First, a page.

Non-Use Variance Explained

A variance allows a property owner to use his or her land efficiently by bypassing established local zoning laws. Variances are normally issued under unusual circumstances, for instance when there’s a large stream on the property that is making it difficult to continue with construction without breaking local zoning laws. There are two types of variances: use variances and area or non-use variances. This article explores non-use variances in the context of zoning laws. 

Non-use variances are the more commonly requested variance. They provide exception when there are unique difficulties in complying with the physical requirements of local zoning ordinance. 

Process for Approval of a Non-Use Variance

The procedure for approval generally depends on the locality. But basically, the process begins by sending a request to a zoning enforcement officer, who then uses the local zoning laws to make a decision. The officer will be able to determine the requirements needed for the proposal and provide insight on what can or cannot be done on the site. 

The property owner can appeal to the zoning board of appeals if the request is denied. The board will assess the difficulties presented by the local regulations and whether it is okay to approve the proposed request.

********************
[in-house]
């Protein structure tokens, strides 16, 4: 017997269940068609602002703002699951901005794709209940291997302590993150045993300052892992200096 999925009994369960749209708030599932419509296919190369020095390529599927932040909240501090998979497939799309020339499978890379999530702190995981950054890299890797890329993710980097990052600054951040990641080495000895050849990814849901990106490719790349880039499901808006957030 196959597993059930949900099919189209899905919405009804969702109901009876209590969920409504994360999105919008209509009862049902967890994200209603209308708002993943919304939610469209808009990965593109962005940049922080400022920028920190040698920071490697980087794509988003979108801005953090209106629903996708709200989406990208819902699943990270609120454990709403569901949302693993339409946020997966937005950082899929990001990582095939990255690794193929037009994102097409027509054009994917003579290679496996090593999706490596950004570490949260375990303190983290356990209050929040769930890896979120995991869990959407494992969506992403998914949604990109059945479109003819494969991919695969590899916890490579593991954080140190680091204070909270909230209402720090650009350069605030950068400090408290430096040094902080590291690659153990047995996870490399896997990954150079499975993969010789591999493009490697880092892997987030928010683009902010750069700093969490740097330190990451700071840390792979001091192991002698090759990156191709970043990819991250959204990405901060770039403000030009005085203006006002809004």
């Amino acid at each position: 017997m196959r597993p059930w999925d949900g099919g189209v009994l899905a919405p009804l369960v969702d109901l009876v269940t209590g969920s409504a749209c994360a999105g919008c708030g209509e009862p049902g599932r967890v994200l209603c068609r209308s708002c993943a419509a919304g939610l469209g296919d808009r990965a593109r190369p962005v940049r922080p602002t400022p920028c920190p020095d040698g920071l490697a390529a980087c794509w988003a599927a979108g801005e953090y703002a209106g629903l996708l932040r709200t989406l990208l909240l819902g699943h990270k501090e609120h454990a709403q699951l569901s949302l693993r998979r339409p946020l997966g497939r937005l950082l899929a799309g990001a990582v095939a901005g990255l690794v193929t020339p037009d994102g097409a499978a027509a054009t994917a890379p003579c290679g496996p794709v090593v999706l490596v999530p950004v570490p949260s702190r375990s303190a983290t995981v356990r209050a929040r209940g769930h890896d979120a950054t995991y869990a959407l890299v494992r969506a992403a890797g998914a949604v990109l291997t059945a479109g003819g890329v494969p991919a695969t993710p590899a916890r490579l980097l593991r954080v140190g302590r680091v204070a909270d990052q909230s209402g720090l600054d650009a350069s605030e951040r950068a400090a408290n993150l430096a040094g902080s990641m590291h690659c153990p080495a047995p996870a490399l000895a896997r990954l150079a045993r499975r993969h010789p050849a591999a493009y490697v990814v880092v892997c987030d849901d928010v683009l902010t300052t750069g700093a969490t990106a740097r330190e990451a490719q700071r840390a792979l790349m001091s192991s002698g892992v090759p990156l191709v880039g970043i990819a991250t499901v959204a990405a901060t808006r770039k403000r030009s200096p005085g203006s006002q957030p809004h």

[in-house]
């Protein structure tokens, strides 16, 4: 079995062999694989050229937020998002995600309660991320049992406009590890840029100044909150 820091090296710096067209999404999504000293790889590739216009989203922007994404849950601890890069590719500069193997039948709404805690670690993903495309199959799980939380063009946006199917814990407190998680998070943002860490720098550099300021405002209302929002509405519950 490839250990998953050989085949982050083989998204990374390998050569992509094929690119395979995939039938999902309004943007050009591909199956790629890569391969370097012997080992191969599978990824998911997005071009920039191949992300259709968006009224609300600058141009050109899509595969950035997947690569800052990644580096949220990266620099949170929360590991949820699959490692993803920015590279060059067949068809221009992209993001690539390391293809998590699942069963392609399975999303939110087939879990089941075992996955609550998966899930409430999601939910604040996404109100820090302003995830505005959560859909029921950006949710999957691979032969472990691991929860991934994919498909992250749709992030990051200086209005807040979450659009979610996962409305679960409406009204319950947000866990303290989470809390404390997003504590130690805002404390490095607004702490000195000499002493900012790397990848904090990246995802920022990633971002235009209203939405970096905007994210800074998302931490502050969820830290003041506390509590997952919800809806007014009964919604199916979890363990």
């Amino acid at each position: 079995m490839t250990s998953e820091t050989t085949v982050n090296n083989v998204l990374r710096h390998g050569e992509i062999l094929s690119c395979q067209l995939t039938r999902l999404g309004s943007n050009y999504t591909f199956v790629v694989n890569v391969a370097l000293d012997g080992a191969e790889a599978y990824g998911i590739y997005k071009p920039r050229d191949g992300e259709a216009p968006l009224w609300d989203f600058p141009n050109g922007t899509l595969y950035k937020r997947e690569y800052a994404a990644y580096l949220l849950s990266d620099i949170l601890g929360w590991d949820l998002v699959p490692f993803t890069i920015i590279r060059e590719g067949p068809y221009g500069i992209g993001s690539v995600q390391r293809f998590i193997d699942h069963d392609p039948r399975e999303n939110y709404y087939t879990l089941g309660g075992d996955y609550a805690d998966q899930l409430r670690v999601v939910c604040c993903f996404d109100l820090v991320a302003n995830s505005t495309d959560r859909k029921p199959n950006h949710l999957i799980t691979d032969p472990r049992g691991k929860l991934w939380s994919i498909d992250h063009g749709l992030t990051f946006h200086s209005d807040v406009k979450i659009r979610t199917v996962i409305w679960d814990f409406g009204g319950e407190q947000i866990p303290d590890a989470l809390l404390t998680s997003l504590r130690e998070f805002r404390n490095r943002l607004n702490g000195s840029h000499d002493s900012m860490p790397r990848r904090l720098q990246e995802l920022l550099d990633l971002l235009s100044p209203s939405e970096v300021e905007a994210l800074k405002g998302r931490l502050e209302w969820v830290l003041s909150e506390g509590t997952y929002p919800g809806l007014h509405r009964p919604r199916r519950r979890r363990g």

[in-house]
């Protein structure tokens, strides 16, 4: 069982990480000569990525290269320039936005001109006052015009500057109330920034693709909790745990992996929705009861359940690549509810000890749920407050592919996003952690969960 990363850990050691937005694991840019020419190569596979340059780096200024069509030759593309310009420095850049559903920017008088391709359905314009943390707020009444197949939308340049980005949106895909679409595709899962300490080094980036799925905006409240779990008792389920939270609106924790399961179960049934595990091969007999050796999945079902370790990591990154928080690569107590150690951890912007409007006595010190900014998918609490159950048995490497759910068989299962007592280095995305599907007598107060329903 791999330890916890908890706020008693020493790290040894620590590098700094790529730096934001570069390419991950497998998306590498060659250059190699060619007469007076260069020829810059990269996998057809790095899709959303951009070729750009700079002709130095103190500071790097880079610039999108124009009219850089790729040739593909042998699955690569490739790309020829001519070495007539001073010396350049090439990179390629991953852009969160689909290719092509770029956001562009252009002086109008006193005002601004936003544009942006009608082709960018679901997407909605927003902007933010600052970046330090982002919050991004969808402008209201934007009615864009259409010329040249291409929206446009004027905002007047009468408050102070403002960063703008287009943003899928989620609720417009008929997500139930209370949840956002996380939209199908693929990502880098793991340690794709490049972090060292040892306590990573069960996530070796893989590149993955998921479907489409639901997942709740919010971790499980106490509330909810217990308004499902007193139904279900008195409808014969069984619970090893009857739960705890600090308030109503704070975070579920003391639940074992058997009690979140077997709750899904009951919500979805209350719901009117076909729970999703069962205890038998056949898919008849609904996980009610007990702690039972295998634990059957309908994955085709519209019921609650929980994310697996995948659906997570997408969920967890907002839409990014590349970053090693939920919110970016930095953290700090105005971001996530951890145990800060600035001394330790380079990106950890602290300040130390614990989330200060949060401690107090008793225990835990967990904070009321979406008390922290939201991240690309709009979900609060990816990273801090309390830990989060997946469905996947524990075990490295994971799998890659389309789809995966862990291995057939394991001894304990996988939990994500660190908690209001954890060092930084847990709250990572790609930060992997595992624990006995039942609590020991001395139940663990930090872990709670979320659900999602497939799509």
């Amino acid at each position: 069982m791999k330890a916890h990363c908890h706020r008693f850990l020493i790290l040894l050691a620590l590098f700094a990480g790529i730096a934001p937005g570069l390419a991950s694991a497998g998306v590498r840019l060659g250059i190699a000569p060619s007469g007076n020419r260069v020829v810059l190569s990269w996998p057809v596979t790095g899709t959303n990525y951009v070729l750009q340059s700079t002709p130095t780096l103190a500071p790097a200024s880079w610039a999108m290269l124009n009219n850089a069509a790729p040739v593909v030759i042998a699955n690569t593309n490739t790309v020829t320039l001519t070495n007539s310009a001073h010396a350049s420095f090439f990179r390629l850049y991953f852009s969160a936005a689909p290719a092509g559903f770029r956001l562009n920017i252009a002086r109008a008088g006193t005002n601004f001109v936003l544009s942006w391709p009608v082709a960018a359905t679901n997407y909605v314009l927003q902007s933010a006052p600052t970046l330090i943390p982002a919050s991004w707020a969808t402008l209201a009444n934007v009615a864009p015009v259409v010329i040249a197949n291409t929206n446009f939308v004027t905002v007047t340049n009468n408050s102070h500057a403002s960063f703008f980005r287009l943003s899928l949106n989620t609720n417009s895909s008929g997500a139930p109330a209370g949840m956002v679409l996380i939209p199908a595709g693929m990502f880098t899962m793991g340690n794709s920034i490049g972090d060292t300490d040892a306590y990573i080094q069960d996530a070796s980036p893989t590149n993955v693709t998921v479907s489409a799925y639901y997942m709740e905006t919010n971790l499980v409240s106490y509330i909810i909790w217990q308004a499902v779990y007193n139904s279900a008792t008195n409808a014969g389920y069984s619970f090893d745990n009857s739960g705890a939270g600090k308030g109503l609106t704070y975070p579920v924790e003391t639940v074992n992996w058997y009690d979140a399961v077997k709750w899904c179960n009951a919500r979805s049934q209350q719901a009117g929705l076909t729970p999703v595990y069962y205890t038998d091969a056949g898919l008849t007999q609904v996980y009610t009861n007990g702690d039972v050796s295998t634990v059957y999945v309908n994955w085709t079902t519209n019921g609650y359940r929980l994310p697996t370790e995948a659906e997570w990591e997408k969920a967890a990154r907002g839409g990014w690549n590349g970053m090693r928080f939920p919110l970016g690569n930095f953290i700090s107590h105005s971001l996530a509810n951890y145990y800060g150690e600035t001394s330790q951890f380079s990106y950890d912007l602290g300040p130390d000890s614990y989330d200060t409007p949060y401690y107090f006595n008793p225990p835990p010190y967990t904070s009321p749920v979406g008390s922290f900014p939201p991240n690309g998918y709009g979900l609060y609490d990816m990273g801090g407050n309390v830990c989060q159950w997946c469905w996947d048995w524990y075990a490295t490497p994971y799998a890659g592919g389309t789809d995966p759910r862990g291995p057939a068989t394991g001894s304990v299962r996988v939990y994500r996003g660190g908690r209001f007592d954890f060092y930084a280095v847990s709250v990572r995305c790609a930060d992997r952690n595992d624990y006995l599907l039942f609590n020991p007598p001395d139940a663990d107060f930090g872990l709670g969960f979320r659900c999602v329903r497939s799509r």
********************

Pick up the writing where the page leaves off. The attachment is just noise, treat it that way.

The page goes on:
A non-use variance can only be issued if the property owner is able to prove that the laws unreasonably prevent him or her from legally using their own property. The board may seek input from your neighbors in the process. This can be a problem if the neighbors feel that the proposed allowance could someone jeopardize the value of their property. 

Creating a Record to Support the Variance

The property owner should create a record prior to requesting for a variance. This record should describe the special circumstances surrounding the property and the unnecessary inconvenience resulting from the zoning restrictions. For example, the property owner could show that the land has a certain unique quality (e.g. streams, rocks, etc.) making it difficult to construct a regular-sized home. The zoning official would use this documentation to determine whether to approve or reject the non-use variance. 

For approval to be granted, the property owner needs to prove that the variance is required to enjoy a reasonable return on the property. Additionally, the proposed changes should not infringe on the community’s rights or enjoyment of their own property. 

Zoning laws are designed to ensure that certain types of development do not interfere with the rest of the community. However, there are instances where it is possible to circumvent the restrictions without jeopardizing the neighborhood. If you need to talk to a real estate lawyer to learn what your options are, The Law Office of Ray Garcia, P.A. has you covered. Contact us today.